Perry Ellis International Inc. and its activist investors are now locked in a proxy fight.

The investors, Legion Partners Holdings LLC and the California State Teacher’s Retirement System, combined in July to take a 6 percent stake in the firm, since expanded to 6.3 percent. In their pursuit of a stronger financial performance and balance sheet, they are looking,through shareholder proposals, to separate the roles of chairman and chief executive officer, both currently held by George Feldenkreis, and declassify the board into a single class. His son Oscar Feldenkreis is vice chairman, president, chief operating officer and, like his father, a director of the company. Together, the two hold 21.1 percent of the company’s stock, according to the firm’s 2014 proxy.

According to their filing with the Securities and Exchange Commission, the investors intend to nominate Robert Mettler, Darrell Ross and Joshua Schechter for election as additional members of the board at directors. Mettler is also among the nominees put forth by other activist investors in in The Children’s Place proxy fight.

Perry Ellis’s annual meeting, held June 5 last year, will take place on July 17 at a time and location still to be determined.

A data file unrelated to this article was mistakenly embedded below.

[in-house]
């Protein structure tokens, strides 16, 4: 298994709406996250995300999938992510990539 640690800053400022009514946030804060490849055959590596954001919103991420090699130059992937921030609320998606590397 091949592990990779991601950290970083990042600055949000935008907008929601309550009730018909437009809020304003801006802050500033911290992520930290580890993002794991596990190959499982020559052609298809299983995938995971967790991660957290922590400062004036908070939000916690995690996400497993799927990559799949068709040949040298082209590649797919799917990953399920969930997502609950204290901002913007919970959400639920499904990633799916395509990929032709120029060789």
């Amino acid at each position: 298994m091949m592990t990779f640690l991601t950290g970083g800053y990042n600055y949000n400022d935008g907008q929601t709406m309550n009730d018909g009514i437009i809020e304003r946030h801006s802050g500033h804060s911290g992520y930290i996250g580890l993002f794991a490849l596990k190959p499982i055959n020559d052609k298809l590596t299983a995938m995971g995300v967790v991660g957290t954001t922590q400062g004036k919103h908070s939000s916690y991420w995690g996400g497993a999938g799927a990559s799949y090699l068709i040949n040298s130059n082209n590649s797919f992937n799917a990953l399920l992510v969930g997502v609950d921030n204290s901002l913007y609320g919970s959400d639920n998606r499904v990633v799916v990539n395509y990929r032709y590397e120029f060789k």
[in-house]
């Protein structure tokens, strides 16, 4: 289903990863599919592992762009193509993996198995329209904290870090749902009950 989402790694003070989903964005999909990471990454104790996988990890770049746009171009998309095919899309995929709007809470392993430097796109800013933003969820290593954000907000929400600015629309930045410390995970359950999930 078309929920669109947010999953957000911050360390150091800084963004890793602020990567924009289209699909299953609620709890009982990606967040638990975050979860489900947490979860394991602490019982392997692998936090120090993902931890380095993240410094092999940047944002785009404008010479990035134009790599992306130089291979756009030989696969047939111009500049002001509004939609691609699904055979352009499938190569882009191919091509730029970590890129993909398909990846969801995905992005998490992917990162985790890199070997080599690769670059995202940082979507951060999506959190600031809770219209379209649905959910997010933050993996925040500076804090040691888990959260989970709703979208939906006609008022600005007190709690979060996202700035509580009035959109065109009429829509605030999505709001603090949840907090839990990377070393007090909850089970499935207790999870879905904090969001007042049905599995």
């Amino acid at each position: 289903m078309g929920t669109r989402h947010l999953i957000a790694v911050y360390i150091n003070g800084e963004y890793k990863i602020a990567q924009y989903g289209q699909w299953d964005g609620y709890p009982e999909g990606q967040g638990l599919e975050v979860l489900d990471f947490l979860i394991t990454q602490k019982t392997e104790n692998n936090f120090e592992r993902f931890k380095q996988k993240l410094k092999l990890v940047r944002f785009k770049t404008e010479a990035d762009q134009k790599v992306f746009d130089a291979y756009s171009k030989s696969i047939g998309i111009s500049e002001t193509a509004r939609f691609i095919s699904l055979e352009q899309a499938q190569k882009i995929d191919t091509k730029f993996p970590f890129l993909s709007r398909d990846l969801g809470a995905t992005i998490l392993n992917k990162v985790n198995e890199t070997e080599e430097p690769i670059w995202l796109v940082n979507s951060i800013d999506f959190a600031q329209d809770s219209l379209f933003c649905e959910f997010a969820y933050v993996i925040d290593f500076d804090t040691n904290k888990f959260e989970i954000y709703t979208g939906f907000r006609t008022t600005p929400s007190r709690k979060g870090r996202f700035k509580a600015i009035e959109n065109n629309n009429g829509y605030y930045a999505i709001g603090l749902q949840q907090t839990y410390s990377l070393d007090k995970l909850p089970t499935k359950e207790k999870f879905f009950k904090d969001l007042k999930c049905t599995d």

Staggered boards — where directors serve different terms and are elected at different times — were a common anti-takeover defense measure in the Eighties when corporate raiding was the rage.  Activist shareholders prefer non-staggered or declassified boards because they make it easier for activists to get a majority of board seats, and exert board control and influence, in one election.

“We have serious concerns that the Feldenkreis family has chosen to run Perry Ellis in a manner that benefits its own interests rather than in the best interests of all shareholders,” said Chris Kiper of Legion in Friday’s SEC filing. “We believe maintaining the status quo under the leadership and control of the Feldenkreis family creates an unnecessarily high risk that Perry Ellis will continue to underperform, causing irreparable value destruction for shareholders.”

Perry Ellis had no immediate response to Friday’s letter but directed those with questions to a press release issued in February, following Legion’s initial public criticisms of the firm, in which the company said it had already taken steps to address both corporate governance and performance issues.

At that time, the company cited the appointments of three independent directors — David Scheiner, Alexandra Wilson and Jane DeFlorio — as part of its effort to bring the company into adherence with best practices.

In summarizing operating enhancements, it noted that direct-to-consumer revenues accounted for 10 percent of the total and international 11.3 percent. It also noted its exit from 29 businesses involving “low-margin brands” and $8.2 million in cost of goods sold and selling, general and administrative costs that had been pared.

Shares Friday rose 0.9 percent to $24.27.

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